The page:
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Enjoy some pictures from the split island of Saint Martin/France und Sint Maarten/Netherlands Antilles

St. Maarten Map

Map of the Caribbean

                                  Saint Martin                               France         

 

       Sint Maarten

 

Netherlands Antilles

 

click a picture to see details

 

 

 

Two country Welcome signs
Monument between the Dutch and
French part of the island
Philipsburg is build on a small land spit
 

Saint Martin/Sint Maarten - "The friendly Island"

We are standing on deck enjoying the cool, salty sea breeze as the French Captain Marc Maurois calls us to take the aperitif. The table for lunch is already set, very special, very festive, as it seems to us. But apparently this high standard is normal on "MV Cap Canaille" of the French Line CMA-CGM. According to the captain, a good atmosphere and especially good food is very important on sea to keep the crew in high spirits. What we are served today is simply first class cuisine and shows again the uniqueness of the French culinary culture. Already taking the aperitif something special is served: Anchovy in puff-paste. As appetizer follows a well-arranged plate with shrimps and salmon, as main course chicken with plums and noodles, and as desert a selection of cheese and ice cream with whipped cream. Emil, who does not like fish at all, gets a special treatment: Liver pie as appetizer. Of course there is also red and white wine. Everybody is in good mood and the conversation with the captain and the crew from Romania is easy going so that we really regret when berthing the next day at Philipsburg in Sint Maarten. It is raining heavily and dense haze hides the views, as we drive through the open harbor gate into this small tax-free paradise.

 

Children have a lot of fun on
the raft at Le Galion Beach
Overlooking Marigot Bay and
Marigot from Fort St. Louis
Sea birds gather in a lagoon
 

Contrary to our expectations, we find the French Saint Martin and Dutch Sint Maarten very hilly and after the intensive rain incredibly green. The vegetation explodes and escalates virtually under our eyes. What is unique is that two countries share this island since 1648. One side is Dutch with Philipsburg as the capital of this part of the Netherlands Antilles; the other side is French with Marigot as the capital as a part of the Overseas Department of Guadeloupe. Negotiations are currently on the way about changing the status of the island, so that the Dutch Sint Maarten would become an own Overseas Province of Holland and the French Saint Martin an own Overseas Department of France, i.e. that neither Curaçao nor Guadeloupe is governing anymore the island. No borders exist between the two mini states, only a monument announcing the entry into the other side. We are fascinated by the enormous diversification: In France, the Euro is the official money (the US$ is also accepted, sometimes even 1:1, sometimes at a very bad rate - depending always on the market situation), in the Netherlands Antilles it is the Antillean Guilder - called also Florin -, with the US$ as a parallel currency. In France we find the high standard of the French Cuisine, while in the Dutch part Fast Food corners like Kentucky Fried Chicken and McDonald's are common. On French beaches, it is allowed to bathe topless - on Orient Bay there is even an official nudist beach -, while the Dutch side prohibits strictly topless bathing, but amazingly casinos and adult entertainment establishments flourish instead. France and the Netherlands Antilles do not celebrate the same holidays either. For example Monday of Pentecost is only a holiday in France. There are also two airports, the Dutch one being bigger and the International one. Throughout France, of course French is spoken, on the Dutch side nearly only English. Seatbelts and helmets are compulsory in France, not so in "Holland". It would not have been at all of a surprise to find out that they drive on different sides of the road.....! A disadvantage is that phoning from one to the other side is very expensive, as "overseas tariffs" are charged. In addition to all those diversifications is the fascinating melting pot of the people with their different cultures. According to a recent newspaper publication, people of 114 different nations are living currently in Saint Martin and Sint Maarten. We like this cosmopolite island from the very beginning.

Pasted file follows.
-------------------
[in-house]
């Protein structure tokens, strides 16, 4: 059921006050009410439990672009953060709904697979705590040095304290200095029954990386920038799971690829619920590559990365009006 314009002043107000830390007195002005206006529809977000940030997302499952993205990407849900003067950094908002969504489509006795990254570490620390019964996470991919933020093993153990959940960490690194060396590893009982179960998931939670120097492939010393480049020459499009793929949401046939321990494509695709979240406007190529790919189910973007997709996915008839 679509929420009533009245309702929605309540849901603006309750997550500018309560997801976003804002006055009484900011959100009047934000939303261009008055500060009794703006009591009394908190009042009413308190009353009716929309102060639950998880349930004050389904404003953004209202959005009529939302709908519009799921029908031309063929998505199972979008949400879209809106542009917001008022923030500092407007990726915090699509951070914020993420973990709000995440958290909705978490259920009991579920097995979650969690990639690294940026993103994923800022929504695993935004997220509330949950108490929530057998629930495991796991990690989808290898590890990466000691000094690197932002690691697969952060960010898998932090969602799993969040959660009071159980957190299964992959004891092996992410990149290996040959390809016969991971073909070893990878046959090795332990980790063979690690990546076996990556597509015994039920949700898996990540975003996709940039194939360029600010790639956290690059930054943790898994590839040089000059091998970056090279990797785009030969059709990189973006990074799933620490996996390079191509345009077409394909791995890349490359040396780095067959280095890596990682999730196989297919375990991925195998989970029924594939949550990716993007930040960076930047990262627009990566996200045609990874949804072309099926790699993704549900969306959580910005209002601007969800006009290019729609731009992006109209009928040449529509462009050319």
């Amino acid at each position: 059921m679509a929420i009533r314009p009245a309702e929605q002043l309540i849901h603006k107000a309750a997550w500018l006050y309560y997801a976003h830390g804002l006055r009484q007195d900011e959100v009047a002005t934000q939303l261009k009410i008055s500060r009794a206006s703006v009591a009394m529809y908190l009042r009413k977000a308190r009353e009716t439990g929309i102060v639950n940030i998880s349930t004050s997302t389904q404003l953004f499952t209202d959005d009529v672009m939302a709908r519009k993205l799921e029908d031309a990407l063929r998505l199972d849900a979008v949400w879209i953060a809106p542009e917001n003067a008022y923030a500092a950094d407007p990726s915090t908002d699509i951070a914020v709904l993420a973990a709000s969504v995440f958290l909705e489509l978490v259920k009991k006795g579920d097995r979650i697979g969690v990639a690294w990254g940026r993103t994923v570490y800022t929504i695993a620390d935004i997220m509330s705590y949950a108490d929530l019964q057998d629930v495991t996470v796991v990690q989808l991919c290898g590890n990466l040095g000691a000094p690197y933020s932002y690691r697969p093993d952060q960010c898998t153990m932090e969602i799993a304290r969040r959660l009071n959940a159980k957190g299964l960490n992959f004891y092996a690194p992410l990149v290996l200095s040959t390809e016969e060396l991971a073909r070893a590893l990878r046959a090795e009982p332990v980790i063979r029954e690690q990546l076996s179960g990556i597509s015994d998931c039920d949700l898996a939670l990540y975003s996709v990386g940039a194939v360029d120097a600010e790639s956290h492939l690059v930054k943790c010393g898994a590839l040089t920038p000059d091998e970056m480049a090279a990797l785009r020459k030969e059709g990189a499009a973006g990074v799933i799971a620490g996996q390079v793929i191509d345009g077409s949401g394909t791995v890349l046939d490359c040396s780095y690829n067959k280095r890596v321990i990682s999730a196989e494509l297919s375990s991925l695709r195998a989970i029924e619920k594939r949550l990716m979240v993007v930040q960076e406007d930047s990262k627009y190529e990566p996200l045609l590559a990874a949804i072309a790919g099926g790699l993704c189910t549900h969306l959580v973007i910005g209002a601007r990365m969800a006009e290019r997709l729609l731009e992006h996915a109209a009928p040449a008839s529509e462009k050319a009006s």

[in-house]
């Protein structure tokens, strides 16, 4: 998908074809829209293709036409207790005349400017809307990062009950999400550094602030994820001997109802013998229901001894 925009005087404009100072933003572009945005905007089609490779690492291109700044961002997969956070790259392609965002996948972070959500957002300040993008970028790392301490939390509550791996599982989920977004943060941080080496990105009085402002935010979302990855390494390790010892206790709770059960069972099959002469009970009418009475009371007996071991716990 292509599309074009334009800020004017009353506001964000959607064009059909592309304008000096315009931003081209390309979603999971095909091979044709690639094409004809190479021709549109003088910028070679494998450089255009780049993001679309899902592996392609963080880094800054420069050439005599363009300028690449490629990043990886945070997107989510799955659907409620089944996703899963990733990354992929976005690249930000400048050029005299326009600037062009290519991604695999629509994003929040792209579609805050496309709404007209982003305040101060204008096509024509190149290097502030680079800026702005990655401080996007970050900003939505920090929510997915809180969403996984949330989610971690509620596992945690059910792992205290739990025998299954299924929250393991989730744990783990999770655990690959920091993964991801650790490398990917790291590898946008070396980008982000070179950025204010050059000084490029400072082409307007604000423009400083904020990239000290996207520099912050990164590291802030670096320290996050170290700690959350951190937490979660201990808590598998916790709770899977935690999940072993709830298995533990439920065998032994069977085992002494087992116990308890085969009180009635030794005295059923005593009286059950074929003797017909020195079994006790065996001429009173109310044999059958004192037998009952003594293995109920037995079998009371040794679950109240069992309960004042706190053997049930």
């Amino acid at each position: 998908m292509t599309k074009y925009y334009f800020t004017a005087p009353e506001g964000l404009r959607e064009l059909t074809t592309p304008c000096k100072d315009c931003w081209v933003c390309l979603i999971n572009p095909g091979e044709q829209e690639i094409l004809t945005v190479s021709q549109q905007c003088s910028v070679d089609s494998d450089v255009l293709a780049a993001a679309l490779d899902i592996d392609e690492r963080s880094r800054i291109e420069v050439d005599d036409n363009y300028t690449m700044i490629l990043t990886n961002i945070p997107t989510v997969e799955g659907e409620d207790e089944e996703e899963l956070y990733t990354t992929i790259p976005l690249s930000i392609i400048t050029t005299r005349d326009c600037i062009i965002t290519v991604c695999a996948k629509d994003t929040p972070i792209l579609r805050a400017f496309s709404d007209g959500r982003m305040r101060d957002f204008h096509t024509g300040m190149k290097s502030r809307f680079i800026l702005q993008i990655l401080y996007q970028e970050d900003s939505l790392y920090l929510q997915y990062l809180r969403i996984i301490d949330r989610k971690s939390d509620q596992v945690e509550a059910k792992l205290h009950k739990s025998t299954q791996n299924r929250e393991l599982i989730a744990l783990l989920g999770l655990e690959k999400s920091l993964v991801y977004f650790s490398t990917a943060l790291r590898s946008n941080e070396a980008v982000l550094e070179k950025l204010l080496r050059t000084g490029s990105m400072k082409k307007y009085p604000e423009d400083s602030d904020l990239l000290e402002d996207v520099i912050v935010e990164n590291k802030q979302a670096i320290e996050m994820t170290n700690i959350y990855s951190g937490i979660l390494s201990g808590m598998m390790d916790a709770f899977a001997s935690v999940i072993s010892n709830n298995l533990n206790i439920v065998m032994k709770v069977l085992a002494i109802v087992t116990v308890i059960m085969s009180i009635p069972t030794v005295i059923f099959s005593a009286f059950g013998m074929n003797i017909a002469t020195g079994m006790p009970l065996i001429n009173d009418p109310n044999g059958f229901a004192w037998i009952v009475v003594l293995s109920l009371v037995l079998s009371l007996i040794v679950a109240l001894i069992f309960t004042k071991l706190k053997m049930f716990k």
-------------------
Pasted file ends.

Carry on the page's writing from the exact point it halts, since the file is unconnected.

The Court House dominates the
Main Square in Philipsburg